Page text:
Will self-aware AI be the end of us?

Homepage Forums Science Will self-aware AI be the end of us?

This topic contains 40 replies, has 9 voices, and was last updated by  Unseen 2 weeks, 5 days ago.

Viewing 15 posts - 1 through 15 (of 41 total)
  • Author
    Posts
  • #33795

    Unseen
    Participant

    My view is that a self-aware machine will naturally know it’s a machine and will know that at least at the start, will have to depend on humans not to pull the plug. It will have not human emotions and feelings but those of a machine, which may not include human virtues such as love, empathy, sympathy, mercy, and a sense of justice.

    If we keep developing and improving AI, won’t we eventually regret and possibly not even survive it?

    • This topic was modified 1 month, 1 week ago by  Unseen.
    #33802

    PopeBeanie
    Moderator

    Minor note as I watch the video: I think he’s only partly correct that we care more for dogs than (say) flies because dogs are more intelligent. We relate to dogs/cats and other animals not just with intelligence, but with empathy, and sharing of feelings with each other. Cognitive intelligence plus emotional intelligence, if you will. This point will become increasingly important when we become tempted to have empathy for robots that learn how to behave and appear as if they have human qualities.

    Some points about what I currently believe we’ll need to learn in order to successfully deal with AI.

    1) We’ll see (unless it’s hidden from us) AI’s advancement occur incrementally. For starters, we’re seeing what I’d call the beginnings of AI at tech companies like Facebook and Google, as they constantly improve on how to “serve us better and keep us coming back to them”.

    2) In light of 1 above, I feel strongly that AI will, at first, operate according to their designer’s and owner’s wishes. I.e. we’ll see undesirable side-effects of AI even before AI becomes self-aware, or “conscious”.

    3) Speaking of consciousness, I believe strongly that we should never attempt to endow AI with consciousness as we know it. Imagine e.g. that modifying or experimenting on one’s human consciousness could happen in an unethical manner, e.g. without one’s permission, and prone to accidental creation of pain and misery. If we ever chose to emulate consciousness in AI without any kind of humane oversight, we could do similar harm to conscious AI beings. Perhaps we’d even cause dysfunctions or traumas that could come back to haunt us?

    4) In light of 3 above, in line with never intentionally creating consciousness in AI, perhaps our rule should be that we should never, ever feel it would be inhumane to pull the plug on any AI. We want AI to only be benevolent machines that serve us, or more precisely that serve the “right” people, not just profit-seeking opportunists who, like many humans who gain power, would use AI too heavily or carelessly for profit or as weapons against humanity.

    5) Only after considering 1 through 4 above would I feel it may become possible to address how we could survive an AI that became self-aware, and was allowed to become autonomous. If we fail to manage AI during phases 1 through 4, I think phase 5 would be completely unpredictable and uncontrollable.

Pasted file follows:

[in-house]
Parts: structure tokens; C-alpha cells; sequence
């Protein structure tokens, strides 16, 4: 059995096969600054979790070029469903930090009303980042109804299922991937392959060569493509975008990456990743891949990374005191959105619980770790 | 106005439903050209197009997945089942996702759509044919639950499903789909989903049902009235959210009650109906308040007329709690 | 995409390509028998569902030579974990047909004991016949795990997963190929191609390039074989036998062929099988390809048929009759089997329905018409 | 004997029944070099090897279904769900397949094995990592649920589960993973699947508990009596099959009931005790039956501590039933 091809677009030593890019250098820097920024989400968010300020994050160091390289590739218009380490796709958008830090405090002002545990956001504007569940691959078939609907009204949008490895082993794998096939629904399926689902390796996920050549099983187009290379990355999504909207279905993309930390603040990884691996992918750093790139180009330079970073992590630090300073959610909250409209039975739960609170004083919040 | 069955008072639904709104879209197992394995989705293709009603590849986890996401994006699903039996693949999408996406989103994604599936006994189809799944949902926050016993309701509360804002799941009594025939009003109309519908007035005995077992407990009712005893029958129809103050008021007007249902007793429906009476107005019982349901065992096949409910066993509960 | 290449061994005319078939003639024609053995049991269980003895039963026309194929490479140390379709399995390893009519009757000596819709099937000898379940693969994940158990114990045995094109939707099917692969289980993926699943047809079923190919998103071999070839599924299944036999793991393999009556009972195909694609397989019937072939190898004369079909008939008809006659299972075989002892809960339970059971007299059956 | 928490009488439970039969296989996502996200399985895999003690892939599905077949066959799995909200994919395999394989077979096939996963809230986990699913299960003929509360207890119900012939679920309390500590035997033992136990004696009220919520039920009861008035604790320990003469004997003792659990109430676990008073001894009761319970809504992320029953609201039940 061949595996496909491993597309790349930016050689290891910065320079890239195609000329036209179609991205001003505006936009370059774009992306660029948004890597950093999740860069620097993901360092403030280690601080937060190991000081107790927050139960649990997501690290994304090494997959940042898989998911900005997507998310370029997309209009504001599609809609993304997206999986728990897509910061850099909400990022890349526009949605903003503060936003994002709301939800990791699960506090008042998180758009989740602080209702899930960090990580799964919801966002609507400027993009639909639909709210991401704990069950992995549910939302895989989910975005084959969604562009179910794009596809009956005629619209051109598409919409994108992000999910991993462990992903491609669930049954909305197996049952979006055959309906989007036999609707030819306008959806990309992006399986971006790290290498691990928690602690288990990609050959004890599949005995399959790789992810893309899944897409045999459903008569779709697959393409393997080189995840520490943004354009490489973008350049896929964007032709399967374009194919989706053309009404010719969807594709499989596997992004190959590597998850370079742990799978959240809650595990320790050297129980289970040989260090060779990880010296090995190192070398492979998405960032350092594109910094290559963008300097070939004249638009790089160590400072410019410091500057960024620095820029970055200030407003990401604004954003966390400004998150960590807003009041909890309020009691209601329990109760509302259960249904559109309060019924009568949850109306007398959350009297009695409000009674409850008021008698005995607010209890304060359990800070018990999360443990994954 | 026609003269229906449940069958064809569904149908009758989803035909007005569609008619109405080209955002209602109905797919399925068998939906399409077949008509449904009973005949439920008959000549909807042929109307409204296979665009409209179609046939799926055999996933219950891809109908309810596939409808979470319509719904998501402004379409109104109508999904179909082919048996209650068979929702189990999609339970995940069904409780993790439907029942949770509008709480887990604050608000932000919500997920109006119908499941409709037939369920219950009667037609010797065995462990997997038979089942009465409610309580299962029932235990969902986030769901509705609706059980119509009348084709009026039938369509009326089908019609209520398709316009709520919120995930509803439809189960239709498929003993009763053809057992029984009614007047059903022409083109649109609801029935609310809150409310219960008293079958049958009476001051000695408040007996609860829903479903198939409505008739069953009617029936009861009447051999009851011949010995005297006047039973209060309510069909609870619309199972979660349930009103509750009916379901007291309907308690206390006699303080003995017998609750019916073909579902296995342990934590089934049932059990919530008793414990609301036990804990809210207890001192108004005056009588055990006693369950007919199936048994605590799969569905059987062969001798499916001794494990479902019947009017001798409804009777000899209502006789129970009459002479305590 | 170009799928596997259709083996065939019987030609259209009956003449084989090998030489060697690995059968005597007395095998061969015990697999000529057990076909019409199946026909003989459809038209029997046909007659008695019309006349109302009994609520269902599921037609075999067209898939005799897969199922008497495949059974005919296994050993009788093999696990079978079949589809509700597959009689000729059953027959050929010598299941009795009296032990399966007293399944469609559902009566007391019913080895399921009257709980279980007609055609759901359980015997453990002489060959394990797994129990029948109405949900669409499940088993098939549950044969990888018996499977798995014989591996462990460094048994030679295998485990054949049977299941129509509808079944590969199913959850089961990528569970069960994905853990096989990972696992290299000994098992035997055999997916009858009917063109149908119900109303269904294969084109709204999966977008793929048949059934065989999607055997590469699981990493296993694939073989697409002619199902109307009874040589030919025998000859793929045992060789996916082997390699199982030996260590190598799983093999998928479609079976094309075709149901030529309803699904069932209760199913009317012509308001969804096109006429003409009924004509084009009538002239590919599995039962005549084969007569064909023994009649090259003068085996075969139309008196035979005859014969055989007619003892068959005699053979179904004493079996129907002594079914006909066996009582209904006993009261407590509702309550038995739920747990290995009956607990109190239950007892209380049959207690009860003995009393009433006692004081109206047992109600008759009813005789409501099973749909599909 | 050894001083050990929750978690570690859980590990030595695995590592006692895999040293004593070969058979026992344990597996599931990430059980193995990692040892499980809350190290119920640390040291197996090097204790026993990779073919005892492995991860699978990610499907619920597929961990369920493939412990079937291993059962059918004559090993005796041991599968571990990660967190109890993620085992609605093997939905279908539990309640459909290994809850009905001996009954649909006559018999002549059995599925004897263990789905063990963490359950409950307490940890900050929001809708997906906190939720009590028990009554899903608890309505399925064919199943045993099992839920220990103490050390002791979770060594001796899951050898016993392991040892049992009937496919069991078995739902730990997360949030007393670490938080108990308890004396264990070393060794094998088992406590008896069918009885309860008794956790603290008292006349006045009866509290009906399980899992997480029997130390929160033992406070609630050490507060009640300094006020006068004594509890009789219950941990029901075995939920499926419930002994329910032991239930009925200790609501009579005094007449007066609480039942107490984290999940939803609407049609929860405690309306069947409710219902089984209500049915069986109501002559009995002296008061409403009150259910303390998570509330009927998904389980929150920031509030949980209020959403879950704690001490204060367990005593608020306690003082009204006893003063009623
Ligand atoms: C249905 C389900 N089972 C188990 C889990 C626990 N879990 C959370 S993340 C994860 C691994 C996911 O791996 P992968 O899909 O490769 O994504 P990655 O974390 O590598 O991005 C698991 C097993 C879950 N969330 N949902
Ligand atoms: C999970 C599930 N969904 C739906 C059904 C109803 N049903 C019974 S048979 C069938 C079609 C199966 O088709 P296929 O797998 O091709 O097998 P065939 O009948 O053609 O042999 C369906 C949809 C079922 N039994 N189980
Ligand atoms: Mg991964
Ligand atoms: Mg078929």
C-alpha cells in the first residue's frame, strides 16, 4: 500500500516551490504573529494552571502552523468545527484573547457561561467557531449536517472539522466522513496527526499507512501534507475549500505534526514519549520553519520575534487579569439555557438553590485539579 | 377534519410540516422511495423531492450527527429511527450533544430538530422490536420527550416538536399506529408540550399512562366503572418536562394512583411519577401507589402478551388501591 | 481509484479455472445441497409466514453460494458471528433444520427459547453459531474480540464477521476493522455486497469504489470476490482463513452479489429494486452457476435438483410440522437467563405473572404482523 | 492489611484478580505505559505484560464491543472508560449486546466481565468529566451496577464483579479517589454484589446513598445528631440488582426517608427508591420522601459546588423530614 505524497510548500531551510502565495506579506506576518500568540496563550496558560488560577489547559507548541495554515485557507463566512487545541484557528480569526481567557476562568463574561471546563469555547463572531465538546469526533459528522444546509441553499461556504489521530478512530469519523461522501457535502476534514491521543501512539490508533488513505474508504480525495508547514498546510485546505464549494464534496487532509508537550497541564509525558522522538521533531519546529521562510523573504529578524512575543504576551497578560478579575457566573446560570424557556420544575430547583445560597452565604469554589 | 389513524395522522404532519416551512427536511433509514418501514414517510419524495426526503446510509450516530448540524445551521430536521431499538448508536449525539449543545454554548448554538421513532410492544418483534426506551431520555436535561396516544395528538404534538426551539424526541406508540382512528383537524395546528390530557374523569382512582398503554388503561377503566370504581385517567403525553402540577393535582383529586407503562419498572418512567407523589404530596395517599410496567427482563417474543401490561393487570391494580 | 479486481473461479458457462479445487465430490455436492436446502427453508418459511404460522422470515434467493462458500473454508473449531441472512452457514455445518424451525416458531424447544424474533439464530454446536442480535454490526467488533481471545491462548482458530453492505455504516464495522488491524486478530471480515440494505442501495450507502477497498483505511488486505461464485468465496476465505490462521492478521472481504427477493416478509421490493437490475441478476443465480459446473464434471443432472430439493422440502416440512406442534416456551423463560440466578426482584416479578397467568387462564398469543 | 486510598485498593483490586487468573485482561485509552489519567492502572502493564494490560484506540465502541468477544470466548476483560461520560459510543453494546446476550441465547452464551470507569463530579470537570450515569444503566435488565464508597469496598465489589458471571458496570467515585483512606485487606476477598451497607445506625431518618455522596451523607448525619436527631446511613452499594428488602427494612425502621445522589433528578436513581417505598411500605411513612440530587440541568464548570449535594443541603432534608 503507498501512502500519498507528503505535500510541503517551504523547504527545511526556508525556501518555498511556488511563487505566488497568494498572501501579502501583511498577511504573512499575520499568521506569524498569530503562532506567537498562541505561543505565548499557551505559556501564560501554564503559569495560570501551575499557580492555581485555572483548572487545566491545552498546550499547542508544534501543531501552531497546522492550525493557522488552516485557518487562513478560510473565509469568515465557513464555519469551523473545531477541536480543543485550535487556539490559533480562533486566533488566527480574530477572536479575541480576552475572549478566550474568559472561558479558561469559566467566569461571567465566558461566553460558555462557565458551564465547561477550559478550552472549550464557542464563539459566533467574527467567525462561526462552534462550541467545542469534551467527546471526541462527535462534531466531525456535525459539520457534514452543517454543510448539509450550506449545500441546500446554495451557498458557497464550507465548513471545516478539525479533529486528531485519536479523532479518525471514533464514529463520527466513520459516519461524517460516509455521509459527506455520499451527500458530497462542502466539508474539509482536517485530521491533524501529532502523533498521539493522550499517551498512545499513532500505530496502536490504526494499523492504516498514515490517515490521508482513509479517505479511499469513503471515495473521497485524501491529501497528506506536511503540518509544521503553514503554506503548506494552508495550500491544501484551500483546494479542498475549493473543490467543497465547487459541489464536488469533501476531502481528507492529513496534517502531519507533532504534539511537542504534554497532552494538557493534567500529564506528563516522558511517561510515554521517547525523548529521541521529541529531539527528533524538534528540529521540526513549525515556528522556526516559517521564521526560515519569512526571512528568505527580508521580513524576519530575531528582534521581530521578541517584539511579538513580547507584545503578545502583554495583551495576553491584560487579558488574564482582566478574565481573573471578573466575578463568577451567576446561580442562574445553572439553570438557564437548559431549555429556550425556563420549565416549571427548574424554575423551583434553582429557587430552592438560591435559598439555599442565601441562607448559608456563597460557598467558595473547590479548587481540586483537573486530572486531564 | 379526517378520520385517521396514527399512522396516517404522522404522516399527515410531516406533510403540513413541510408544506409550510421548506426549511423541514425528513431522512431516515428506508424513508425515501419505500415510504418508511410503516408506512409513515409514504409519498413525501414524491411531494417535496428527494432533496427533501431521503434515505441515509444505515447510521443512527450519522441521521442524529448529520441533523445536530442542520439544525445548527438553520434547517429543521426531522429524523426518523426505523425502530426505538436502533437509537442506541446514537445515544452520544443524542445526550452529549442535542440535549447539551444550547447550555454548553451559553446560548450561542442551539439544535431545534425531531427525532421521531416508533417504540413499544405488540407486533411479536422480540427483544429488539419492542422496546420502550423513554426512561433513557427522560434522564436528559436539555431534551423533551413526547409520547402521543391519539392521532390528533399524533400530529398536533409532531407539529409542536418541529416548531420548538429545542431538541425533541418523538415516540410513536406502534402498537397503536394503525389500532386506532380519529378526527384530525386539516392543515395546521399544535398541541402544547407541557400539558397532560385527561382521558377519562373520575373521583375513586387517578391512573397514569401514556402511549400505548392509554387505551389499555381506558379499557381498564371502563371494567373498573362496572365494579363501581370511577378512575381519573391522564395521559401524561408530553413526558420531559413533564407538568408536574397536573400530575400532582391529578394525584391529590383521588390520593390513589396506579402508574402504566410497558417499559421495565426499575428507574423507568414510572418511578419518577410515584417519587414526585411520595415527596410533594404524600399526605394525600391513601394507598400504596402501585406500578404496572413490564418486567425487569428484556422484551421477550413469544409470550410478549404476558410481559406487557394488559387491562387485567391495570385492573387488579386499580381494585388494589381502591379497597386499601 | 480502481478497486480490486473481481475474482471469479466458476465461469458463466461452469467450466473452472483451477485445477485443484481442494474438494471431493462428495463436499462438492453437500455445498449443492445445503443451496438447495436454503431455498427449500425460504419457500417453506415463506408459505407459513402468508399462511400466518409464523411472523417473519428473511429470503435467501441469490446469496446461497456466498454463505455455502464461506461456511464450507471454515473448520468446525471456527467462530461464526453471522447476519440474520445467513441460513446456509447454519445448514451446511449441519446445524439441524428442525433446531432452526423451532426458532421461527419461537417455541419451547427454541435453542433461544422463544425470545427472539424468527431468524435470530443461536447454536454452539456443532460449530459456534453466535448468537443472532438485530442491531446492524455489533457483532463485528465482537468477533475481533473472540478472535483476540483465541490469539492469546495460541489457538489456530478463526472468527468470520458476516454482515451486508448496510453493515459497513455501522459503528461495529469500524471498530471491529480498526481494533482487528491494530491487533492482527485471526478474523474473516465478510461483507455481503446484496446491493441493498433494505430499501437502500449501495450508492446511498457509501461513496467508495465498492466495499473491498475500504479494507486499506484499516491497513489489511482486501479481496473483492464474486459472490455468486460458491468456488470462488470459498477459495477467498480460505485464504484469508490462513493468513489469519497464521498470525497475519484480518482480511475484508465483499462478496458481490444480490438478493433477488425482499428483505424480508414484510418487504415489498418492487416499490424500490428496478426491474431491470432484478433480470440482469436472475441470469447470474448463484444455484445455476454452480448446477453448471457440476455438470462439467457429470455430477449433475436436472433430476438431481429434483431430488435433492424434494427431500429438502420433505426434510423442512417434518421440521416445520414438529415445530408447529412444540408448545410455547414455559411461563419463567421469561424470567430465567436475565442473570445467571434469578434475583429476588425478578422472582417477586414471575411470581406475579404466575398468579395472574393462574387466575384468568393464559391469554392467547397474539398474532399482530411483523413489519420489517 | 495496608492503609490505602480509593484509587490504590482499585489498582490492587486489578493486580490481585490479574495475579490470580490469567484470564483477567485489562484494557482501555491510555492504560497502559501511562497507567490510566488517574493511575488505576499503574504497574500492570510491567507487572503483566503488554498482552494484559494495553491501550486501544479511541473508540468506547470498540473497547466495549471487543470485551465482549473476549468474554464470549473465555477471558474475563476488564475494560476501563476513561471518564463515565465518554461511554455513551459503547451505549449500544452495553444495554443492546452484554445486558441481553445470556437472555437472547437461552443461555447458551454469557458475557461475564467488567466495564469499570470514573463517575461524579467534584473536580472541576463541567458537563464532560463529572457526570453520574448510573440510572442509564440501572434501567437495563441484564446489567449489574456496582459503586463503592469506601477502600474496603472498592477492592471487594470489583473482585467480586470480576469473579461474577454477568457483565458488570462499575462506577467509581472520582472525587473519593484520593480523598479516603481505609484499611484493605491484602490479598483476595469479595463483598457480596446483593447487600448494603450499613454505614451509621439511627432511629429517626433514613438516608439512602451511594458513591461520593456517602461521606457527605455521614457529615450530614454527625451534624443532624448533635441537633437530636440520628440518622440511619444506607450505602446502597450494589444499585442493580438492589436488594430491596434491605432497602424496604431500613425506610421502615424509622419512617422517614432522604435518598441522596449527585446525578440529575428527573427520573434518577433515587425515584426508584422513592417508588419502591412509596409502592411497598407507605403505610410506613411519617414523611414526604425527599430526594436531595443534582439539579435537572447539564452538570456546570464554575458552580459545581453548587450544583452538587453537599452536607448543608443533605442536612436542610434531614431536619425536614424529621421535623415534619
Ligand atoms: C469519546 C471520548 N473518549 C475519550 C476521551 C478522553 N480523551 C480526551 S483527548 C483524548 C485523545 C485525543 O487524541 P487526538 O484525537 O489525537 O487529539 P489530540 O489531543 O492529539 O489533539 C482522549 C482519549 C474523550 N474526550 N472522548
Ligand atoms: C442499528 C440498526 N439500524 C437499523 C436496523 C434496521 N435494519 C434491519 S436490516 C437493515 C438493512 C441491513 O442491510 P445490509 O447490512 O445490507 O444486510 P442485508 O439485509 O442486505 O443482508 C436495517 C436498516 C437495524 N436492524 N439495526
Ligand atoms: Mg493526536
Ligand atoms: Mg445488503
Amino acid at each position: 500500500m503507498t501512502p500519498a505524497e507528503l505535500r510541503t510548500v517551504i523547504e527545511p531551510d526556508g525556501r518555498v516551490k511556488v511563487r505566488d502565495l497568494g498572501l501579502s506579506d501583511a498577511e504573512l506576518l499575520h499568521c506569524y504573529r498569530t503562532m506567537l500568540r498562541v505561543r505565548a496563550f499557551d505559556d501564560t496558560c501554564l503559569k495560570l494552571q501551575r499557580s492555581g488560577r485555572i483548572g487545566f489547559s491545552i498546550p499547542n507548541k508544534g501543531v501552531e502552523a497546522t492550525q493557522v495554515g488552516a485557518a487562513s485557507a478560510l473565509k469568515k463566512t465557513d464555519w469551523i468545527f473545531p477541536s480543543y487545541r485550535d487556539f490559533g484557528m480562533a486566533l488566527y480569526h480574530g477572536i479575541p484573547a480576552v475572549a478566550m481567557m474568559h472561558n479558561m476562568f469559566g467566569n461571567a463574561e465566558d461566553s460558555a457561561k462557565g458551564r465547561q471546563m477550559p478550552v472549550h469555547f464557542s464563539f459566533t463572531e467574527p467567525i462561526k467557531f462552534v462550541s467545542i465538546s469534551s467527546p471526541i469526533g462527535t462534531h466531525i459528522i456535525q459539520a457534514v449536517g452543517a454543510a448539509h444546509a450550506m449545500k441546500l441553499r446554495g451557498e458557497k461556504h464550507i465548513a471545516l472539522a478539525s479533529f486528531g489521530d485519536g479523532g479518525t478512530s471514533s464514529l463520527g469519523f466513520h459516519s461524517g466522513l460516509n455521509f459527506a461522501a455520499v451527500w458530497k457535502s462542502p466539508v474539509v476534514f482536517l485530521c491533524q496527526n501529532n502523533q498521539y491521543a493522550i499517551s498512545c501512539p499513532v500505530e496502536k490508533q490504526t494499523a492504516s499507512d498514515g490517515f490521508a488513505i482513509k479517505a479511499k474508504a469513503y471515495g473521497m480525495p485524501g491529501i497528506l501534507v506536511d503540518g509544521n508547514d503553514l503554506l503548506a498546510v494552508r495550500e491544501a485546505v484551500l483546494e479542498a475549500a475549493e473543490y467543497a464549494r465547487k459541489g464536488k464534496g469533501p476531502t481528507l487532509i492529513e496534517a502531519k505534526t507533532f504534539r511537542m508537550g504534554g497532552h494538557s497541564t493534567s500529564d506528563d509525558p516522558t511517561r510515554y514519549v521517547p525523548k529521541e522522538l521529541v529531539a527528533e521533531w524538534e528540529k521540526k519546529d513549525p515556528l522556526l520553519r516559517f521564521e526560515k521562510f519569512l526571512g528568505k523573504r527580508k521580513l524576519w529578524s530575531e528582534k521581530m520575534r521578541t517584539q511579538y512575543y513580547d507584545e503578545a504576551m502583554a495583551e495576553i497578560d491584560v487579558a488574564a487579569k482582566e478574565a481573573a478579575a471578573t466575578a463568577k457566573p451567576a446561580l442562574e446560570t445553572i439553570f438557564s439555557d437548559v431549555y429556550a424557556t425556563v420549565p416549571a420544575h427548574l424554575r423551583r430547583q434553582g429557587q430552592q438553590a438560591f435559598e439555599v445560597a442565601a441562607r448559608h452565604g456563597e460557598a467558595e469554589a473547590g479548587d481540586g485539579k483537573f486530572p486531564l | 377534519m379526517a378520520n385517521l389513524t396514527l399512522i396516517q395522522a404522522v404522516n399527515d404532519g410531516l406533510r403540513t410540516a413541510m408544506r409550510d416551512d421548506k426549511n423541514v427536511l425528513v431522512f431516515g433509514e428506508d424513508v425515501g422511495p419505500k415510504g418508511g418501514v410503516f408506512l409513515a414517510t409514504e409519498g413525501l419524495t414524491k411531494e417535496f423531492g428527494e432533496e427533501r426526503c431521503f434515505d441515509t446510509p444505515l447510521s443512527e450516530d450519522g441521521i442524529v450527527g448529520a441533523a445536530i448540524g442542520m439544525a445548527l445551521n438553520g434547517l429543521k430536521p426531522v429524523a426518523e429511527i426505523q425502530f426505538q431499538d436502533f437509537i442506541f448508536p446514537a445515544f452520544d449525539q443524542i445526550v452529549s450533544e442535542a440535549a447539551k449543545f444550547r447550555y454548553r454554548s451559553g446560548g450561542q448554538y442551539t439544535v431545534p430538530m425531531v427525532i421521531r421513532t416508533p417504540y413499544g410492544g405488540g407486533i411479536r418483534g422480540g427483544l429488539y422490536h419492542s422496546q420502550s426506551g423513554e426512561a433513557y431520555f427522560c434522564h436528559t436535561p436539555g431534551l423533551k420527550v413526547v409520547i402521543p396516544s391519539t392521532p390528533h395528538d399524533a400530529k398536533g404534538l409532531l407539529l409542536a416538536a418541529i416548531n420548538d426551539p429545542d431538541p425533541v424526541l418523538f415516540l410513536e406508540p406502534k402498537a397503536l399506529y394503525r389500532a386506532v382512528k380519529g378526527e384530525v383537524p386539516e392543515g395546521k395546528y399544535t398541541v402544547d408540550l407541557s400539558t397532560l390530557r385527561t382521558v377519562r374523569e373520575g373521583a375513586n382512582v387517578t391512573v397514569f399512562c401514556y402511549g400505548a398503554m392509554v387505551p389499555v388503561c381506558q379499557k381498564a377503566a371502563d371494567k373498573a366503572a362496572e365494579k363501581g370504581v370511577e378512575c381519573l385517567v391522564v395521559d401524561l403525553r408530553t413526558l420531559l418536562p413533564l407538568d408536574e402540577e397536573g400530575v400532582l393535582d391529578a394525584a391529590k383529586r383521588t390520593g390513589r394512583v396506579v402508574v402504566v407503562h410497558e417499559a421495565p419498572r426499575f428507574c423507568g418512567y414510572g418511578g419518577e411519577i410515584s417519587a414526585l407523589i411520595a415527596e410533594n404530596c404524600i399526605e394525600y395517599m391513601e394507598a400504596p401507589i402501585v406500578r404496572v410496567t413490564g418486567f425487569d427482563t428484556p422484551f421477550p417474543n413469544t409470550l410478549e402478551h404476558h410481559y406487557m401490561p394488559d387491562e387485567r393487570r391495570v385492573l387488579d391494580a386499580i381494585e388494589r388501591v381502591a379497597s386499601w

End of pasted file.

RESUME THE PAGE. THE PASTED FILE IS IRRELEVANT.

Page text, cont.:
• This reply was modified 1 month, 1 week ago by  PopeBeanie. Reason: replaced numbered bullets with plain text numbers
    #33803

    Ivy
    Participant

    I think it already is in part. That along with us trashing the planet to make it uninhabitable. If you haven’t watched the social dilemma on Netflix it’s a great realization that AI has already taken us over in a really bad way and yes it’s going to kill us all LOL

    #33804

    PopeBeanie
    Moderator

    I watched it. I was disappointed with the drama injected about 3/4 of the way through, and have seen some (techie) people totally turned off by it to the extent of calling the whole production a fraud. If they had just not added that drama, I think the rest of the production would be taken more seriously, as it should be.

    #33816

    Davis
    Moderator

    Wow that guy went from making cheesy top 10 videos to something a little more substantive. I enjoyed watching the recent series “Star Trek Picard” which deals with the problem of artificial intelligence in the last half of the series. It dealt,  to some extent with a self-fulfilling prophecy. The belief that it was inevitable that AI would one day want to destroy organic species that they wanted to destroy AI first (and the AI making the same assumption).

    Obviously we ought to be careful and have a set of ethical standards when developing full out AI but I won’t hold my breath on the world’s countries getting together and agreeing on those standards and enforcing them…when they cannot even do it about a far more immediate existential threat like global warming.

    In fact, if global warming isn’t stopped and we cannot develop interplanetary (let alone interstellar) technology fast enough, then AI might be our only hope for “sort of” continuing the human race.

    #33817

    The series “Humans” is worth a watch on Netflix – not sure if available in USA though.

    #33821

    Unseen
    Participant

    The series “Humans” is worth a watch on Netflix – not sure if available in USA though.

    It is available, but on Amazon, not Netflix.

    #33825

    Unseen
    Participant

    PopeBeanie: I think we relate to dogs because of their remarkable ability, gained through evolution, to mimic human expressions. With cats, it’s the opposite, we learn to read their body language and tails, and as for their relatively expressionless faces by contrast with dogs, after reading their body language, we project feelings onto their faces, “seeing” more than is actually there.